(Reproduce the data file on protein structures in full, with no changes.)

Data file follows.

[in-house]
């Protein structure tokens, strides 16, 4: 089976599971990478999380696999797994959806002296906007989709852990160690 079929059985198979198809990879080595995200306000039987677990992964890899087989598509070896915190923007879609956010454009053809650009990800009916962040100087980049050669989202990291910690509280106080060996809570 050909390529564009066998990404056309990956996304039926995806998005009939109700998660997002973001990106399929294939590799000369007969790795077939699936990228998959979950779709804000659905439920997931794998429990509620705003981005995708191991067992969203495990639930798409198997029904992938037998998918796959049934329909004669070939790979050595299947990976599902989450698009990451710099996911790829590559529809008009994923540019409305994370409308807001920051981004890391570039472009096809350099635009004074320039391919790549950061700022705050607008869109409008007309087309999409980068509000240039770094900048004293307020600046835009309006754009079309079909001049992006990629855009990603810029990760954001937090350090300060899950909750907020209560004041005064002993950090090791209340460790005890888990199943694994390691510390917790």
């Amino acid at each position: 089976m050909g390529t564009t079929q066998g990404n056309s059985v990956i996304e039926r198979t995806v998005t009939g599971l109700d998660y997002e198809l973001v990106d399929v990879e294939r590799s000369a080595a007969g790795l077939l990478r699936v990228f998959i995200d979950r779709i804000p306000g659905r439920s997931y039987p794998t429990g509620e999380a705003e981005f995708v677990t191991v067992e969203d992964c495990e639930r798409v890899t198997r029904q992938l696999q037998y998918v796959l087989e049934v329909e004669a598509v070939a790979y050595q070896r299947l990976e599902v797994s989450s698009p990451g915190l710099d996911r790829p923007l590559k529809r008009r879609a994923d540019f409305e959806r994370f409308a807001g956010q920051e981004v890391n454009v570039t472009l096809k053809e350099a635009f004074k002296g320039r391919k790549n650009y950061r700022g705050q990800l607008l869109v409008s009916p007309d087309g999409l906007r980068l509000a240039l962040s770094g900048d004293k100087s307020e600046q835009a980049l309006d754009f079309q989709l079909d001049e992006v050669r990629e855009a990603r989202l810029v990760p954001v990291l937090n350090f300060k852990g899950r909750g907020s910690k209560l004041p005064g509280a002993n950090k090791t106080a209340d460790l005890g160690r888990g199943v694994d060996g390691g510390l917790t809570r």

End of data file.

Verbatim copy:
[in-house]
């Protein structure tokens, strides 16, 4: 089976599971990478999380696999797994959806002296906007989709852990160690 079929059985198979198809990879080595995200306000039987677990992964890899087989598509070896915190923007879609956010454009053809650009990800009916962040100087980049050669989202990291910690509280106080060996809570 050909390529564009066998990404056309990956996304039926995806998005009939109700998660997002973001990106399929294939590799000369007969790795077939699936990228998959979950779709804000659905439920997931794998429990509620705003981005995708191991067992969203495990639930798409198997029904992938037998998918796959049934329909004669070939790979050595299947990976599902989450698009990451710099996911790829590559529809008009994923540019409305994370409308807001920051981004890391570039472009096809350099635009004074320039391919790549950061700022705050607008869109409008007309087309999409980068509000240039770094900048004293307020600046835009309006754009079309079909001049992006990629855009990603810029990760954001937090350090300060899950909750907020209560004041005064002993950090090791209340460790005890888990199943694994390691510390917790």
């Amino acid at each position: 089976m050909g390529t564009t079929q066998g990404n056309s059985v990956i996304e039926r198979t995806v998005t009939g599971l109700d998660y997002e198809l973001v990106d399929v990879e294939r590799s000369a080595a007969g790795l077939l990478r699936v990228f998959i995200d979950r779709i804000p306000g659905r439920s997931y039987p794998t429990g509620e999380a705003e981005f995708v677990t191991v067992e969203d992964c495990e639930r798409v890899t198997r029904q992938l696999q037998y998918v796959l087989e049934v329909e004669a598509v070939a790979y050595q070896r299947l990976e599902v797994s989450s698009p990451g915190l710099d996911r790829p923007l590559k529809r008009r879609a994923d540019f409305e959806r994370f409308a807001g956010q920051e981004v890391n454009v570039t472009l096809k053809e350099a635009f004074k002296g320039r391919k790549n650009y950061r700022g705050q990800l607008l869109v409008s009916p007309d087309g999409l906007r980068l509000a240039l962040s770094g900048d004293k100087s307020e600046q835009a980049l309006d754009f079309q989709l079909d001049e992006v050669r990629e855009a990603r989202l810029v990760p954001v990291l937090n350090f300060k852990g899950r909750g907020s910690k209560l004041p005064g509280a002993n950090k090791t106080a209340d460790l005890g160690r888990g199943v694994d060996g390691g510390l917790t809570r």